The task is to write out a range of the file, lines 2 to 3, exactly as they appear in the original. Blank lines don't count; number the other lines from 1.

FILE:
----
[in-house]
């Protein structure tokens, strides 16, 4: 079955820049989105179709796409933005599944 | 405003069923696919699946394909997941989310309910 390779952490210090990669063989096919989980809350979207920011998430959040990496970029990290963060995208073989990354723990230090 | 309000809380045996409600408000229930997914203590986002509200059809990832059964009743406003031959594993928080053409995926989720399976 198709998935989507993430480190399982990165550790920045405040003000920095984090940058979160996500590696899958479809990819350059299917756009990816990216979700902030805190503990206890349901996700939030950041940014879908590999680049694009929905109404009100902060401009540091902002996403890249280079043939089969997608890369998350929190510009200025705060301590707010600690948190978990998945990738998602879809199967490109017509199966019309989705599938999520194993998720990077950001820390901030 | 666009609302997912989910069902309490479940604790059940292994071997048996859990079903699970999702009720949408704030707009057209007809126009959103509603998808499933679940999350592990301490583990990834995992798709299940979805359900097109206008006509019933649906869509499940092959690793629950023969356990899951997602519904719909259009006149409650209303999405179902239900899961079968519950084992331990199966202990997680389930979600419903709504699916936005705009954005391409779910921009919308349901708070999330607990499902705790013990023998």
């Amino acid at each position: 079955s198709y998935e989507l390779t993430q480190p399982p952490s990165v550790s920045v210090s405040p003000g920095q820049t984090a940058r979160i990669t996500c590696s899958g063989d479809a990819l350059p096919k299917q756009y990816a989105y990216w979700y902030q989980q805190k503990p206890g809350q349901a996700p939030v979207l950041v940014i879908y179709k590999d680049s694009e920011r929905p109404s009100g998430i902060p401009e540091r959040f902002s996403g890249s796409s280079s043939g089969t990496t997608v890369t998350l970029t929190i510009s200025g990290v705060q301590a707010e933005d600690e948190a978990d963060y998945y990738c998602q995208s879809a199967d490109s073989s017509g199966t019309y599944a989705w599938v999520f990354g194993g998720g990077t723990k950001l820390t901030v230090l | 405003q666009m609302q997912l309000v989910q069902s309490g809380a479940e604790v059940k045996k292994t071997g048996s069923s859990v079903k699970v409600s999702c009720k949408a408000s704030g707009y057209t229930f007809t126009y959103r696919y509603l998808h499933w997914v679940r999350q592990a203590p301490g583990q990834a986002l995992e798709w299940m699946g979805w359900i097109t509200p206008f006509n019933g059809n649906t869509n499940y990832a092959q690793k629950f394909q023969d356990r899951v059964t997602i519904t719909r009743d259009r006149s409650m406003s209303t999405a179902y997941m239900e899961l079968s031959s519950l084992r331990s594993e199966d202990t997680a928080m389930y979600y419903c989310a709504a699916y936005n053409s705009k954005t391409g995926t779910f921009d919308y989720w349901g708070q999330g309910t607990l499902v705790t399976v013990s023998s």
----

């Protein structure tokens, strides 16, 4: 079955820049989105179709796409933005599944 | 405003069923696919699946394909997941989310309910 390779952490210090990669063989096919989980809350979207920011998430959040990496970029990290963060995208073989990354723990230090 | 309000809380045996409600408000229930997914203590986002509200059809990832059964009743406003031959594993928080053409995926989720399976 198709998935989507993430480190399982990165550790920045405040003000920095984090940058979160996500590696899958479809990819350059299917756009990816990216979700902030805190503990206890349901996700939030950041940014879908590999680049694009929905109404009100902060401009540091902002996403890249280079043939089969997608890369998350929190510009200025705060301590707010600690948190978990998945990738998602879809199967490109017509199966019309989705599938999520194993998720990077950001820390901030 | 666009609302997912989910069902309490479940604790059940292994071997048996859990079903699970999702009720949408704030707009057209007809126009959103509603998808499933679940999350592990301490583990990834995992798709299940979805359900097109206008006509019933649906869509499940092959690793629950023969356990899951997602519904719909259009006149409650209303999405179902239900899961079968519950084992331990199966202990997680389930979600419903709504699916936005705009954005391409779910921009919308349901708070999330607990499902705790013990023998």
């Amino acid at each position: 079955s198709y998935e989507l390779t993430q480190p399982p952490s990165v550790s920045v210090s405040p003000g920095q820049t984090a940058r979160i990669t996500c590696s899958g063989d479809a990819l350059p096919k299917q756009y990816a989105y990216w979700y902030q989980q805190k503990p206890g809350q349901a996700p939030v979207l950041v940014i879908y179709k590999d680049s694009e920011r929905p109404s009100g998430i902060p401009e540091r959040f902002s996403g890249s796409s280079s043939g089969t990496t997608v890369t998350l970029t929190i510009s200025g990290v705060q301590a707010e933005d600690e948190a978990d963060y998945y990738c998602q995208s879809a199967d490109s073989s017509g199966t019309y599944a989705w599938v999520f990354g194993g998720g990077t723990k950001l820390t901030v230090l | 405003q666009m609302q997912l309000v989910q069902s309490g809380a479940e604790v059940k045996k292994t071997g048996s069923s859990v079903k699970v409600s999702c009720k949408a408000s704030g707009y057209t229930f007809t126009y959103r696919y509603l998808h499933w997914v679940r999350q592990a203590p301490g583990q990834a986002l995992e798709w299940m699946g979805w359900i097109t509200p206008f006509n019933g059809n649906t869509n499940y990832a092959q690793k629950f394909q023969d356990r899951v059964t997602i519904t719909r009743d259009r006149s409650m406003s209303t999405a179902y997941m239900e899961l079968s031959s519950l084992r331990s594993e199966d202990t997680a928080m389930y979600y419903c989310a709504a699916y936005n053409s705009k954005t391409g995926t779910f921009d919308y989720w349901g708070q999330g309910t607990l499902v705790t399976v013990s023998s």